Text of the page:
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Educational Parity In Relationships

  1. gmwilliams profile image82
    gmwilliamsposted 4 years ago

    Studies have shown that people with similar educatonal and socioeconomic backgrounds have a commonality regarding dating and marriage.  They tend to like and appreciate the same things.   This reasoning explains why college educated, professional women are better off dating men from a similar background and/or better.  It is totally unwise for a college educated, professional woman to date a blue collar man and/or a man who does not have the same level of education that she has.   

    She would be at a total loss in a relationship with this type of man.   While she loves learning, travelling, and other cultural pursuits, this man will be just content, watching televiision and hanging out at the bar with his buddies.    The blue collar and/or high school educated man is definitely not for the college educated woman.   He usually earns less than she and has different values than she does.    In essence, there will be clashes in such a relationship.  Do you agree with this premise?

    1. Stacie L profile image87
      Stacie Lposted 4 years ago in reply to this

      I have to disagree. I have met self educated men who were  intelligent enough for myself and other professional women to be compatible.
      Its a bit of a stereotype .

    2. Bob Zermop profile image91
      Bob Zermopposted 4 years ago in reply to this

      This is quite a stereotype on both sides, towards the college women and the high school grad man. I disagree with your premise.

    3. By His Way profile image59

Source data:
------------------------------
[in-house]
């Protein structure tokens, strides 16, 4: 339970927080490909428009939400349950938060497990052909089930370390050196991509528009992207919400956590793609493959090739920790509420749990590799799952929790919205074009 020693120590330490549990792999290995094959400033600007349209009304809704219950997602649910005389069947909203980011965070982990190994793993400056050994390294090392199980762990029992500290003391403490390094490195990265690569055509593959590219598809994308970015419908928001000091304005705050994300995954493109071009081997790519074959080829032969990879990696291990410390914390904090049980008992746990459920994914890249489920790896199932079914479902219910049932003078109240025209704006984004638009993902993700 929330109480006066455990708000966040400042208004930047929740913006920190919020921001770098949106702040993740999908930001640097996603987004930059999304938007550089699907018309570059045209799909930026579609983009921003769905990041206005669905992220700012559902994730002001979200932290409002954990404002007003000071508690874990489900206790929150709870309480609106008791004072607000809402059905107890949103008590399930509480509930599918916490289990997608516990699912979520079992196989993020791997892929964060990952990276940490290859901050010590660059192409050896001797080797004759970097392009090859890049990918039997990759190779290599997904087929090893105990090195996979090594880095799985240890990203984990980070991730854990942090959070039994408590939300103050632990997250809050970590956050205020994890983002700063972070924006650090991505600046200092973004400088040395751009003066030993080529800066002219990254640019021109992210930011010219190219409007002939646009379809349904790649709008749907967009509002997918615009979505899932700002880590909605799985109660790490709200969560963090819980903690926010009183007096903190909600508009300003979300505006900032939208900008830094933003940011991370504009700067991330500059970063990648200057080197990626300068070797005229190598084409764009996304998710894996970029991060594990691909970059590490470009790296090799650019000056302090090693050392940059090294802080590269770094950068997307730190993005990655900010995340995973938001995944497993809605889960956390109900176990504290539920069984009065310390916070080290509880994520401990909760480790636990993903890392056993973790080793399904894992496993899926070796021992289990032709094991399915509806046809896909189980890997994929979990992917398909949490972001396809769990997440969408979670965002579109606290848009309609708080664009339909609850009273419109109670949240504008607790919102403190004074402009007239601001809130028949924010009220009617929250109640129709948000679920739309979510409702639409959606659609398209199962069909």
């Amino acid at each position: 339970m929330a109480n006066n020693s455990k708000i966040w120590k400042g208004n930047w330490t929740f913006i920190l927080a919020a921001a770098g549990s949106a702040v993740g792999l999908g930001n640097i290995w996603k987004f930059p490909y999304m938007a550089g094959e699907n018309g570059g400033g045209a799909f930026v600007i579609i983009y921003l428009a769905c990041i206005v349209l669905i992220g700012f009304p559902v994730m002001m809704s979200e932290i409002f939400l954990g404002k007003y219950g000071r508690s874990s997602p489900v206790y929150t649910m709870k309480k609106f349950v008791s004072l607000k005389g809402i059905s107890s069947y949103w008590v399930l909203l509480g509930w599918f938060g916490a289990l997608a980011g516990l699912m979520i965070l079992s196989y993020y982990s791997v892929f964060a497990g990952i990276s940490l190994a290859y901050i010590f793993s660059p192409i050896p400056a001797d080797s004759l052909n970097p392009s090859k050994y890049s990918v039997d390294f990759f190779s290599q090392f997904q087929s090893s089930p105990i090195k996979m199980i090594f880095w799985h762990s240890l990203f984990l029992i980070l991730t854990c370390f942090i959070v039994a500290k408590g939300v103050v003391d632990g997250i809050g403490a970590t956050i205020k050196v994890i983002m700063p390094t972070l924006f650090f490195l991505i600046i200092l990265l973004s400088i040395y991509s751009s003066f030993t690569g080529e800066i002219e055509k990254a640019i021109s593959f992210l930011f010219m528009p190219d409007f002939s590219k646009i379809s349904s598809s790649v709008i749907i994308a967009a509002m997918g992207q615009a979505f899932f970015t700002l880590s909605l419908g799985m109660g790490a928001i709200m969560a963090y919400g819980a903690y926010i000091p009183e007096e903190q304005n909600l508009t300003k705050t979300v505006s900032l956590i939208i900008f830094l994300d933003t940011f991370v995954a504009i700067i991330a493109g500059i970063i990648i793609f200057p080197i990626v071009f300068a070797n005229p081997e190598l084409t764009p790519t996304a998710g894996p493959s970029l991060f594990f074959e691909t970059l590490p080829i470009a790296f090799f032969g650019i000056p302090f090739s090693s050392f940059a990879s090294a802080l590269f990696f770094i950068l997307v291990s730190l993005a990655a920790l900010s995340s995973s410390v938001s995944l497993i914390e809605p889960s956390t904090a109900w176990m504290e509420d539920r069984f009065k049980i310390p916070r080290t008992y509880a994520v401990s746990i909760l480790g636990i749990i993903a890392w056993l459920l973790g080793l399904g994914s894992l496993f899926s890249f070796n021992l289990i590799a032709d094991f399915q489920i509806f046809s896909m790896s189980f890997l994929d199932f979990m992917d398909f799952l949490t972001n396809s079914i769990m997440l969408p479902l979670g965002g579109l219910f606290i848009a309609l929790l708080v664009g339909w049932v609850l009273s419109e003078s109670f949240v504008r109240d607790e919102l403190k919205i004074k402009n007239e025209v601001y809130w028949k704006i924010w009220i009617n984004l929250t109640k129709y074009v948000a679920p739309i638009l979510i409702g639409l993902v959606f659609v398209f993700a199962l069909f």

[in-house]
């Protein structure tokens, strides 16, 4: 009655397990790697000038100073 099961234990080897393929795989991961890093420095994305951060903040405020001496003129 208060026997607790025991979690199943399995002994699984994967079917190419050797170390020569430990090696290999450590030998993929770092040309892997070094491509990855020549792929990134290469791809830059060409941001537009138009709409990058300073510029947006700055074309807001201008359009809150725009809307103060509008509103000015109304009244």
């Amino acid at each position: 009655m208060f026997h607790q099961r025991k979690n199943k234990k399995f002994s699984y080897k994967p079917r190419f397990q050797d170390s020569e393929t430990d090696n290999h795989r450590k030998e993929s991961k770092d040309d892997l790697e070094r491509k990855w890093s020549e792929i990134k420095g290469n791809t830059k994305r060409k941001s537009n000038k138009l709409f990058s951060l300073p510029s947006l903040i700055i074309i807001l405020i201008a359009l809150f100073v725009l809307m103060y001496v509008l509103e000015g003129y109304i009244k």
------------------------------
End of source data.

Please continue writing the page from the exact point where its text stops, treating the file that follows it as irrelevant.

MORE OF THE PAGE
By His Wayposted 4 years ago in reply to this

      I have to agree at least just on my account. This was my situation and the end results were not good. That doesn't mean he was not intelligent at all. There are areas hes very bright in. We just werent interested and as knowledgeable in the same areas. I say that while questioning my spelling of knowlegeable...knowledgeable...
      .hmm...    There is infact a big difference in educated/exposed to culture vs the opposite though. Nevertheless, educated does not have to mean college grad. Intelligence always seeks out learning whether in an institution, in life, or self taught.
      It is just about having things in common.

    4. Jynzly profile image65
      Jynzlyposted 4 years ago in reply to this

      In theory:
      most people would like to believe that the wide gap of educational attainment between a husband and a wife is not a major consideration to affect  the quality of their relationship...

      in practice:
      ...the court's decision in the dissolution of my marriage is 99% based in the wide gap of our educational attainment...
      I agree with the premise...though I speak for myself..

      1. gmwilliams profile image82
        gmwilliamsposted 4 years ago in reply to this

        +++++++++++++!

  2. knolyourself profile image61
    knolyourselfposted 4 years ago

    Educating Rita 1983 Michael Caine

  3. Courtney Leah profile image60
    Courtney Leahposted 4 years ago

    If they have other things in common, it will be ok. Things like spirituality and sex and other things can contribute to a happy relationship. When it comes to money, I think the educated woman should save up her money just in case of emergencies but it is likely that the blue collar worker may not be able to spot the household if something like that were to occur.

    1. gmwilliams profile image82
      gmwilliamsposted 4 years ago in reply to this

      I believe that no college and/or postgraduate educated woman should ever go with a lesser educated and/or blue collar man.   First of all, they have nothing in common.   The worldview of the college and/or postgraduate educated woman is more vast than that of the blue collar man.   She also has more intellectual and cultural interests than he does and/or will ever have.